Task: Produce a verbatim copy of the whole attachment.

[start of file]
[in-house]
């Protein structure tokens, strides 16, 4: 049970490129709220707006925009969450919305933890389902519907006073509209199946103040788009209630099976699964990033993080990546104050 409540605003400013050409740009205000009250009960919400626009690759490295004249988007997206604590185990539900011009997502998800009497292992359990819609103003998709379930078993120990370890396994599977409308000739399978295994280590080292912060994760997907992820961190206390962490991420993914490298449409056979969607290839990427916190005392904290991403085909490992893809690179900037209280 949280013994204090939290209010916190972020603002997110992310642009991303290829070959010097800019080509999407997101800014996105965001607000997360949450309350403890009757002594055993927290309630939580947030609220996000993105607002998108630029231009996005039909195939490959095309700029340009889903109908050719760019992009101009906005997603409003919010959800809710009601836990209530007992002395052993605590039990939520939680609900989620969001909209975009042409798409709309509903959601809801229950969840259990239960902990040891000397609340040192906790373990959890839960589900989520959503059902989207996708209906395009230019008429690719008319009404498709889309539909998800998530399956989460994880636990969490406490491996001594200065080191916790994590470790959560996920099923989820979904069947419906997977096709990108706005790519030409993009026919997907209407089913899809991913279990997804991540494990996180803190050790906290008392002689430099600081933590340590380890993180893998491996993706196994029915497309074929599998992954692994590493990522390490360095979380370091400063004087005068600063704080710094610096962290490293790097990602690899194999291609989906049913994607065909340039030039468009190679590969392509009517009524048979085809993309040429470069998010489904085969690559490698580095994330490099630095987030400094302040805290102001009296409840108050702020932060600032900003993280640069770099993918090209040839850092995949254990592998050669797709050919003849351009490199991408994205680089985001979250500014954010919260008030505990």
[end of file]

[in-house]
């Protein structure tokens, strides 16, 4: 049970490129709220707006925009969450919305933890389902519907006073509209199946103040788009209630099976699964990033993080990546104050 409540605003400013050409740009205000009250009960919400626009690759490295004249988007997206604590185990539900011009997502998800009497292992359990819609103003998709379930078993120990370890396994599977409308000739399978295994280590080292912060994760997907992820961190206390962490991420993914490298449409056979969607290839990427916190005392904290991403085909490992893809690179900037209280 949280013994204090939290209010916190972020603002997110992310642009991303290829070959010097800019080509999407997101800014996105965001607000997360949450309350403890009757002594055993927290309630939580947030609220996000993105607002998108630029231009996005039909195939490959095309700029340009889903109908050719760019992009101009906005997603409003919010959800809710009601836990209530007992002395052993605590039990939520939680609900989620969001909209975009042409798409709309509903959601809801229950969840259990239960902990040891000397609340040192906790373990959890839960589900989520959503059902989207996708209906395009230019008429690719008319009404498709889309539909998800998530399956989460994880636990969490406490491996001594200065080191916790994590470790959560996920099923989820979904069947419906997977096709990108706005790519030409993009026919997907209407089913899809991913279990997804991540494990996180803190050790906290008392002689430099600081933590340590380890993180893998491996993706196994029915497309074929599998992954692994590493990522390490360095979380370091400063004087005068600063704080710094610096962290490293790097990602690899194999291609989906049913994607065909340039030039468009190679590969392509009517009524048979085809993309040429470069998010489904085969690559490698580095994330490099630095987030400094302040805290102001009296409840108050702020932060600032900003993280640069770099993918090209040839850092995949254990592998050669797709050919003849351009490199991408994205680089985001979250500014954010919260008030505990």